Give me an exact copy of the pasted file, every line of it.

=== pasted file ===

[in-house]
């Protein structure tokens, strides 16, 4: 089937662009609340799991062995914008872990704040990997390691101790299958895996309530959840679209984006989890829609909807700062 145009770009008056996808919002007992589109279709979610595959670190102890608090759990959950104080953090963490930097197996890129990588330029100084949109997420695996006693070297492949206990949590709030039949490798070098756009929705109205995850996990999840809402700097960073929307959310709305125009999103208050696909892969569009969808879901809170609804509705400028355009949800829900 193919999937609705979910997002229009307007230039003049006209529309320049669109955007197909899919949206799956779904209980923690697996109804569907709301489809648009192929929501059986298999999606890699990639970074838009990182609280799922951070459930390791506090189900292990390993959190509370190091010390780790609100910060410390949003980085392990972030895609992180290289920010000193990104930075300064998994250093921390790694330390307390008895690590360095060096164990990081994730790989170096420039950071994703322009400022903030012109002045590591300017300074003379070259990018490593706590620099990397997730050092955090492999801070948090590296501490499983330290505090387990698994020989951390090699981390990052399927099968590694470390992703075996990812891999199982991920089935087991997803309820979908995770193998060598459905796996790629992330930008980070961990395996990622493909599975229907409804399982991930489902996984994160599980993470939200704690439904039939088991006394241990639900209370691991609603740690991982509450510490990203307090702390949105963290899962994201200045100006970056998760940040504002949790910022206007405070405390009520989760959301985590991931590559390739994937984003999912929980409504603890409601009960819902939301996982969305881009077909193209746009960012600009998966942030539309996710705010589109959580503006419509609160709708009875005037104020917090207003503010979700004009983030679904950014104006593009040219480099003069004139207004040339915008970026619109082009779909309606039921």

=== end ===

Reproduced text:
[in-house]
């Protein structure tokens, strides 16, 4: 089937662009609340799991062995914008872990704040990997390691101790299958895996309530959840679209984006989890829609909807700062 145009770009008056996808919002007992589109279709979610595959670190102890608090759990959950104080953090963490930097197996890129990588330029100084949109997420695996006693070297492949206990949590709030039949490798070098756009929705109205995850996990999840809402700097960073929307959310709305125009999103208050696909892969569009969808879901809170609804509705400028355009949800829900 193919999937609705979910997002229009307007230039003049006209529309320049669109955007197909899919949206799956779904209980923690697996109804569907709301489809648009192929929501059986298999999606890699990639970074838009990182609280799922951070459930390791506090189900292990390993959190509370190091010390780790609100910060410390949003980085392990972030895609992180290289920010000193990104930075300064998994250093921390790694330390307390008895690590360095060096164990990081994730790989170096420039950071994703322009400022903030012109002045590591300017300074003379070259990018490593706590620099990397997730050092955090492999801070948090590296501490499983330290505090387990698994020989951390090699981390990052399927099968590694470390992703075996990812891999199982991920089935087991997803309820979908995770193998060598459905796996790629992330930008980070961990395996990622493909599975229907409804399982991930489902996984994160599980993470939200704690439904039939088991006394241990639900209370691991609603740690991982509450510490990203307090702390949105963290899962994201200045100006970056998760940040504002949790910022206007405070405390009520989760959301985590991931590559390739994937984003999912929980409504603890409601009960819902939301996982969305881009077909193209746009960012600009998966942030539309996710705010589109959580503006419509609160709708009875005037104020917090207003503010979700004009983030679904950014104006593009040219480099003069004139207004040339915008970026619109082009779909309606039921």